Am Soc Clin Oncol Educ Book 2018 May;38:139-146
From Sarah Cannon, Nashville, TN; Memorial Sloan Kettering Cancer Center, New York, NY; Hartford HealthCare Cancer Institute, Hartford, CT, Memorial Sloan Kettering Cancer Center, New York, NY.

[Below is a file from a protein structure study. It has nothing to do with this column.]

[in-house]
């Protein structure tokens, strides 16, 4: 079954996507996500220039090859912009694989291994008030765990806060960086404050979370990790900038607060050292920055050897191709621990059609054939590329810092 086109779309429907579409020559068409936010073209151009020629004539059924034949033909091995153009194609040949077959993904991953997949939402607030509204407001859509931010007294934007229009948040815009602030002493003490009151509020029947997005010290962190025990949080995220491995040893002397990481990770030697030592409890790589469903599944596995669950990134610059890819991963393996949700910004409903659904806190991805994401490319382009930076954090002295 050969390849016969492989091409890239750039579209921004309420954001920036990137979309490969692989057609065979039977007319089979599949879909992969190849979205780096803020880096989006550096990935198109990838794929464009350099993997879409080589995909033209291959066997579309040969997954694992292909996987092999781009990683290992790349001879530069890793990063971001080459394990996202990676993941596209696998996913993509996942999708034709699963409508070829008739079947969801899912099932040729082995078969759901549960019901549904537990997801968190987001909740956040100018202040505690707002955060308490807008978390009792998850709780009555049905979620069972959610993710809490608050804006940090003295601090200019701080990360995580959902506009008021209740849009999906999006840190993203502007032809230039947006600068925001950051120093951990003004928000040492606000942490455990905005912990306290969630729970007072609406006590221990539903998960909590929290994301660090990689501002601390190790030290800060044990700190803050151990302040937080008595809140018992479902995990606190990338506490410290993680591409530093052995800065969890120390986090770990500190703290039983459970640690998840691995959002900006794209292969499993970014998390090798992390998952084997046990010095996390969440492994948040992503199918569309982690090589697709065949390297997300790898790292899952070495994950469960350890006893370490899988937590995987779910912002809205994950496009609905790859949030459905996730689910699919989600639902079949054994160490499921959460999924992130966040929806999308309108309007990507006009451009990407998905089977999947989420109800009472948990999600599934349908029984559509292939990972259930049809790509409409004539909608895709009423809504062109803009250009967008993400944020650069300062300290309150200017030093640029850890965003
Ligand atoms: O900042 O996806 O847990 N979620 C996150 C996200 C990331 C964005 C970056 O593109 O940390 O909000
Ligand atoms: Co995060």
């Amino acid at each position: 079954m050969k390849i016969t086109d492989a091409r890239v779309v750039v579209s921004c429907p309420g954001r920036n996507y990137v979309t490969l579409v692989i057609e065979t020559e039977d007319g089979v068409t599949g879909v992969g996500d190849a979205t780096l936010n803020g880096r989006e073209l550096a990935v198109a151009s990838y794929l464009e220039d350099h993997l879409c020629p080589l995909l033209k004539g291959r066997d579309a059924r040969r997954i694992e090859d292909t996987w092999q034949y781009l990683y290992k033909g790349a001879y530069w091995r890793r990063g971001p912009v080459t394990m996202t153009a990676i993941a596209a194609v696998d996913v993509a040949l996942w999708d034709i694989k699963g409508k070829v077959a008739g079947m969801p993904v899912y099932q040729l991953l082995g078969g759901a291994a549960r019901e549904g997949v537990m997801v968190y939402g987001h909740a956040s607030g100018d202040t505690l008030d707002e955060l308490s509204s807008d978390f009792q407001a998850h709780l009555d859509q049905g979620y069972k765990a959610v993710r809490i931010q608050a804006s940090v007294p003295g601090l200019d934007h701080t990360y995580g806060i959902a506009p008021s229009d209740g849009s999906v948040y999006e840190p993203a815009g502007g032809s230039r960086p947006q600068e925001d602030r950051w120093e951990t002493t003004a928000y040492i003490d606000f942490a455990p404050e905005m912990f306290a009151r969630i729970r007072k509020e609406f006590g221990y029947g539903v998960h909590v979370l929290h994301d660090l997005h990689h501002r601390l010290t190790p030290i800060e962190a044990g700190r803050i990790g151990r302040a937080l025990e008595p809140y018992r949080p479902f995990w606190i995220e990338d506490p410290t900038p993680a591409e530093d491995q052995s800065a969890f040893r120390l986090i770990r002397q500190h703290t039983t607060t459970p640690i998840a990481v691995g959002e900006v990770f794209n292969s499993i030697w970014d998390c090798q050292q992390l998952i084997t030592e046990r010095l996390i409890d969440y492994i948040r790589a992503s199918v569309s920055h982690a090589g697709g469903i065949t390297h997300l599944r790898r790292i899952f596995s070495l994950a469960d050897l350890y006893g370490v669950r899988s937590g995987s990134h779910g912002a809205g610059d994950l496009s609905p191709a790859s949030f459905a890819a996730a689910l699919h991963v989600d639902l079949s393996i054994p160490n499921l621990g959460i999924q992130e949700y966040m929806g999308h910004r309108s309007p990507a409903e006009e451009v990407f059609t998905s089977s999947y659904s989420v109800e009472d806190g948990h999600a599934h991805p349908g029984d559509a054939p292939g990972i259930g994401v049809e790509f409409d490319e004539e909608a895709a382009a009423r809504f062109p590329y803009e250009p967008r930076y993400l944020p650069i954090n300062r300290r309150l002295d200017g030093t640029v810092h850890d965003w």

Next-generation sequencing (NGS)-based technology has lowered the cost of cancer testing for genomic alterations and is now commercially available from a growing number of diagnostic laboratories. However, laboratories vary in the methodologies underlying their tests, the types and numbers of genomic alterations covered by the test, and the clinical annotation of the sequencing findings. Determining the value of NGS tests is dependent on whether it is used to support clinical trials or as a part of routine clinical care at a time when both the investigational drug pipeline and the list of U.S. Food and Drug Administration-approved or Compendium-listed therapeutics is in a high state of flux. Reimbursement policy for NGS testing by the Centers for Medicare & Medicaid is evolving as the value of NGS testing becomes more clearly defined for specific clinical situations. Patient care and clinical decisions-making are dependent on the oncologist's knowledge of when NGS testing has value. Here, we review principles and practice for NGS testing in this dynamic confluence of technology, cancer biology, and health care policy.